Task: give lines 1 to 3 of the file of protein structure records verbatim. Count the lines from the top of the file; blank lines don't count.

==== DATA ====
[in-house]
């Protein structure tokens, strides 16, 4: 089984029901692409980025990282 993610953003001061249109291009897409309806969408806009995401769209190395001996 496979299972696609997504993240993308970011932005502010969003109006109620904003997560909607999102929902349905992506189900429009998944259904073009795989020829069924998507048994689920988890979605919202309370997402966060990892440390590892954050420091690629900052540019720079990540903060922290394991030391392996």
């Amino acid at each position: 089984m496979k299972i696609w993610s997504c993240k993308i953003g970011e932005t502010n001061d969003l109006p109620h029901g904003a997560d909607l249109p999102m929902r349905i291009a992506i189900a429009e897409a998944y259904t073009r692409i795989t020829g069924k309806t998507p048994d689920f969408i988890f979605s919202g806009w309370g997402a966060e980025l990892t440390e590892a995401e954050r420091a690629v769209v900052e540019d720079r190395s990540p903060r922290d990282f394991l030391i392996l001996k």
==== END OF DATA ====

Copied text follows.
[in-house]
């Protein structure tokens, strides 16, 4: 089984029901692409980025990282 993610953003001061249109291009897409309806969408806009995401769209190395001996 496979299972696609997504993240993308970011932005502010969003109006109620904003997560909607999102929902349905992506189900429009998944259904073009795989020829069924998507048994689920988890979605919202309370997402966060990892440390590892954050420091690629900052540019720079990540903060922290394991030391392996």
């Amino acid at each position: 089984m496979k299972i696609w993610s997504c993240k993308i953003g970011e932005t502010n001061d969003l109006p109620h029901g904003a997560d909607l249109p999102m929902r349905i291009a992506i189900a429009e897409a998944y259904t073009r692409i795989t020829g069924k309806t998507p048994d689920f969408i988890f979605s919202g806009w309370g997402a966060e980025l990892t440390e590892a995401e954050r420091a690629v769209v900052e540019d720079r190395s990540p903060r922290d990282f394991l030391i392996l001996k």